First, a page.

How chemical sunscreens might cause more harm than good…
We know that overexposure to ultraviolet rays can damage our skin and even cause skin cancer. So we turn to sunscreen in an effort to protect ourselves from the sun. But what if the majority of sunscreens sold on the market today actually cause more harm than good?
Enter oxybenzone. In a lineup of several chemicals found in most sunscreens, oxybenzone stands out as the most toxic of them all. And because this chemical and others are absorbed by our bodies and “can be measured in blood, breast milk and urine samples” (Environmental Working Group, EWG), this should at least be a cause for concern.
How harmful is oxybenzone? According to EWG, the chemical may mimic hormones in the human body and cause sunscreen-related skin allergies. Researchers at EWG cite two specific studies which detail the hormone-meddling claims: First, oxybenzone has been found to cause “weak estrogen and potent anti-androgenic effects” in lab studies (Kraus 2012). And second, American children (boys) with higher oxybenzone exposure had “significantly lower testosterone levels” than those with little-to-no exposure to the chemical (Scinicariello 2016).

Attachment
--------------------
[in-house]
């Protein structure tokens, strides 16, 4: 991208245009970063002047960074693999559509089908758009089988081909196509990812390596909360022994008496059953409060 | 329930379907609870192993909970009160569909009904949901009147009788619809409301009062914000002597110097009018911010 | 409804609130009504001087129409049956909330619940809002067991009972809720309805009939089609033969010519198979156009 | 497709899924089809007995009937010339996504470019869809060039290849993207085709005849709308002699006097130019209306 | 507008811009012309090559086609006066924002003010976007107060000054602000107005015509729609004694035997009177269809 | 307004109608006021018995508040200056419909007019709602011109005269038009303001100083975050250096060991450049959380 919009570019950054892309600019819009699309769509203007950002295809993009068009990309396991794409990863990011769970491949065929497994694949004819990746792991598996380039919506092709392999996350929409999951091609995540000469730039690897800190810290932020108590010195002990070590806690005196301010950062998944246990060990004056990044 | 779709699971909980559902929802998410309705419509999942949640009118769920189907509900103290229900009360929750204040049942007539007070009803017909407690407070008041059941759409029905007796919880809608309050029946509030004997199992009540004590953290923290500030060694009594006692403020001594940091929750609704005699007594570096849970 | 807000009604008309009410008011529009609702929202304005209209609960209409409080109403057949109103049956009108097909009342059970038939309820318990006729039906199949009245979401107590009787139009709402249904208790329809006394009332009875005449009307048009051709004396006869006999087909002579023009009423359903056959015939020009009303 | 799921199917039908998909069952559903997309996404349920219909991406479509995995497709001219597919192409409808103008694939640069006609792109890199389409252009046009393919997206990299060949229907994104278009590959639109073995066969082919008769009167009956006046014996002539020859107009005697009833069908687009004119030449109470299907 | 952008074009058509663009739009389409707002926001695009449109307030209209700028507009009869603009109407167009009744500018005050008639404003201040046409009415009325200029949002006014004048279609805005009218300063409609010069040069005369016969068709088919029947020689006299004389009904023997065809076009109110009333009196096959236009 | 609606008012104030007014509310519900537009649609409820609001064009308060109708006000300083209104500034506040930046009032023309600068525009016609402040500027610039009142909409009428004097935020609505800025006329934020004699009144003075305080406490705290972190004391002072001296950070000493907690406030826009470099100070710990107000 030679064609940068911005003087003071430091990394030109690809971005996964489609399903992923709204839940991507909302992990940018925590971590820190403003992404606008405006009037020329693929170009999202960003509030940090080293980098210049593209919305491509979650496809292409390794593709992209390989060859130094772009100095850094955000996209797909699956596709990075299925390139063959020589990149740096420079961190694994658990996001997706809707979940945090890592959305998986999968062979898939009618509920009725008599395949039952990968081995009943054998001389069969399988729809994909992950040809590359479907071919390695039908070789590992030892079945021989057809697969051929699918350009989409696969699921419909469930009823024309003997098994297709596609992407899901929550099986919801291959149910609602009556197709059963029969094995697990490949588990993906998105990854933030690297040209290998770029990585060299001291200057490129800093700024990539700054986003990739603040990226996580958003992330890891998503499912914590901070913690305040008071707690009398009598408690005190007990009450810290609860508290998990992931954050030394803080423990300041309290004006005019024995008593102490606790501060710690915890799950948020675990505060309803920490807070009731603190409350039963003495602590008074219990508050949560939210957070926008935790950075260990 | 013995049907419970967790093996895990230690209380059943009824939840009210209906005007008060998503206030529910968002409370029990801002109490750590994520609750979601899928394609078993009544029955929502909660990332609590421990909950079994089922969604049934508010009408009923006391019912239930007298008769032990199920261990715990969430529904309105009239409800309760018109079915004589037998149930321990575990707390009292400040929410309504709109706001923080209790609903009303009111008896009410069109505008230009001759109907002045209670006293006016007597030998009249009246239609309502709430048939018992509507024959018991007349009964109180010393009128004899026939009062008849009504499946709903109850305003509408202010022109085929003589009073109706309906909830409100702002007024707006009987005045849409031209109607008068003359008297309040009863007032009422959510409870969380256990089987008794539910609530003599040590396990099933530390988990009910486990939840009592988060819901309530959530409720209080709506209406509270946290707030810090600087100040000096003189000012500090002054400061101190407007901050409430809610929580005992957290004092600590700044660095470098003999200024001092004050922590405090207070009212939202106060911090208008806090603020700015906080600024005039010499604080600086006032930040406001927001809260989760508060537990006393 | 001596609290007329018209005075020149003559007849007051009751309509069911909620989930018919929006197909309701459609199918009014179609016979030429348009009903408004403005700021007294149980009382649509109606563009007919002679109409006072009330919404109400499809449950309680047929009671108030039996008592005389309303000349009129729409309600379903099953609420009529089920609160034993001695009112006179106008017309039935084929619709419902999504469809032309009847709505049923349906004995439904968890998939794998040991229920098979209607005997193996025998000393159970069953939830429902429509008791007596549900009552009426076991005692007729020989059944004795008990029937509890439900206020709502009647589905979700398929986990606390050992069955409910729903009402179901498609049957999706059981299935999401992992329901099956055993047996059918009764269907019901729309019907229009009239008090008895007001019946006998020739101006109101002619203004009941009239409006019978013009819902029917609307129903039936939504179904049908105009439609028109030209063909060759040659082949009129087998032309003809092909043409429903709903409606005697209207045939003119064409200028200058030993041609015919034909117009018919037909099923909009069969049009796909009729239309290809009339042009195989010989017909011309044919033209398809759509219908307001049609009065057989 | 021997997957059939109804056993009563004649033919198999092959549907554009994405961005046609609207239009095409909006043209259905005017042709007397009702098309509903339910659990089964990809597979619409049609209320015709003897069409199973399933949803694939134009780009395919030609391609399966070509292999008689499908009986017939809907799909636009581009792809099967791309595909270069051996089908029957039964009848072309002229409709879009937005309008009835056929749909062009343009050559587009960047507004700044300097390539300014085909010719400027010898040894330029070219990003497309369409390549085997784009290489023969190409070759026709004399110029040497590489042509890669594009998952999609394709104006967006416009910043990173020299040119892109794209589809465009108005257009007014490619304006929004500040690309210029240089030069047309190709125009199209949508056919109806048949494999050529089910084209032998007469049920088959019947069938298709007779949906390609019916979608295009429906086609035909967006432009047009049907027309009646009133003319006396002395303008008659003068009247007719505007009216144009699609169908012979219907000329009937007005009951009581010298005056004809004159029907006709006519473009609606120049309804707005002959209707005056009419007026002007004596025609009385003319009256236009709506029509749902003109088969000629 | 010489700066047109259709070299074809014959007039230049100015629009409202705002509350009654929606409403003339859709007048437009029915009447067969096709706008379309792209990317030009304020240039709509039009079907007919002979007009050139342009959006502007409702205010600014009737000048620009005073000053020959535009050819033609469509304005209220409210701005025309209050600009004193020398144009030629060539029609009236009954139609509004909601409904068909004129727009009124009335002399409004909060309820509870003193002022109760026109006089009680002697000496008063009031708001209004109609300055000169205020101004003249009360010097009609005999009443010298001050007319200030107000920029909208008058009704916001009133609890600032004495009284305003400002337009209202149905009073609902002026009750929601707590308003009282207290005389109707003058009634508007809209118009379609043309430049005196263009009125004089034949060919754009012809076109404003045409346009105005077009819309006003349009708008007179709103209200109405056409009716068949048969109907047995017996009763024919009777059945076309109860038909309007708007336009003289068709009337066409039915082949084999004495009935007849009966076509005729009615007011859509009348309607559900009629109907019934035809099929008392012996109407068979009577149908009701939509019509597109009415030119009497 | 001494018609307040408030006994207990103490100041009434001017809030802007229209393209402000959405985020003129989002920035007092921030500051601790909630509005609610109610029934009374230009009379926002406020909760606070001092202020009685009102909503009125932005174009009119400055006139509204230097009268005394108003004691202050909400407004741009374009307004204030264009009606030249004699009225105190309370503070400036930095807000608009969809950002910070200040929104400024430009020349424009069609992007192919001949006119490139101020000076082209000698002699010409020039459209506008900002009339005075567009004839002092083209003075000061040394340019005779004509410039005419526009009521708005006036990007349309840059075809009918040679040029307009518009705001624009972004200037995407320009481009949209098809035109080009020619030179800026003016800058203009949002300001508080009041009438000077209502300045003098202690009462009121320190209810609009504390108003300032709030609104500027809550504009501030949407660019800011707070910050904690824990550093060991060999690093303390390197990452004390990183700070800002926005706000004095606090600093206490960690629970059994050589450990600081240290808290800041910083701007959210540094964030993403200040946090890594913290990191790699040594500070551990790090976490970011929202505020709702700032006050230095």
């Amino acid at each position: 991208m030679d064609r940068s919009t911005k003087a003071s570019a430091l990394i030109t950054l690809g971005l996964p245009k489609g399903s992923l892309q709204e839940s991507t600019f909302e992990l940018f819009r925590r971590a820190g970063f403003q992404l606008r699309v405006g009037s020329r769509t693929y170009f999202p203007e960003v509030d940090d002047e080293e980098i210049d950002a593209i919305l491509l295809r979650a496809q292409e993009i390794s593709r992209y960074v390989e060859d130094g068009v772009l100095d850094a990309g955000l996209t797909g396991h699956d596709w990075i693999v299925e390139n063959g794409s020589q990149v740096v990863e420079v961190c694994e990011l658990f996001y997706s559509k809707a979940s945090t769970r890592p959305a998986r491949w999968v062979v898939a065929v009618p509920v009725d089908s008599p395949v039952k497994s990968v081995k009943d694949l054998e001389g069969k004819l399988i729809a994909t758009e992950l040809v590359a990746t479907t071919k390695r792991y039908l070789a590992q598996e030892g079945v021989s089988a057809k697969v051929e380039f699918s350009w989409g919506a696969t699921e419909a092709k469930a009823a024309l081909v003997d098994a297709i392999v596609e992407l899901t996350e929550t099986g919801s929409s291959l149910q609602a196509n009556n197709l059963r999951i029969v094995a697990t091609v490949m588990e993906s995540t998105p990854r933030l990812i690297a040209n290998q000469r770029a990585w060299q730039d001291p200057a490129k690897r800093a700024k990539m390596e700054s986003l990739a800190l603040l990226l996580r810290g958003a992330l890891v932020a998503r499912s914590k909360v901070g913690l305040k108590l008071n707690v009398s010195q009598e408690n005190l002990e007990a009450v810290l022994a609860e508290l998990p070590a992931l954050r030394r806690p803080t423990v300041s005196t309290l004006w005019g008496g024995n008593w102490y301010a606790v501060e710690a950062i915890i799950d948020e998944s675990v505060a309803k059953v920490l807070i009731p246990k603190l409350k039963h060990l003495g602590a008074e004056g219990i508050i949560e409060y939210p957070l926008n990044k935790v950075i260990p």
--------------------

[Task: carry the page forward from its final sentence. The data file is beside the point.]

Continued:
It’s worth stating, however, that most of the data on the harmful effects of oxybenzone come by way of animal studies. Therefore, it is yet inconclusive just how potent and dangerous this and other sunscreen chemicals really are for humans.
Some researchers argue the potential risks of toxic exposure most certainly outweighs any benefit that comes from (chemical-based) sunscreen protection. Others believe further research must be conducted on our skin and its relation to the sun and sunscreen, and that we should continue to use sunscreen to protect ourselves until scientists come to conclusive answers on the specific and measurable dangers.
In other words, the jury is still out on this one. But for the sake of you and your family’s health, continue to take necessary precautions in protecting yourself from harmful UV rays, and be mindful when it comes to sun exposure.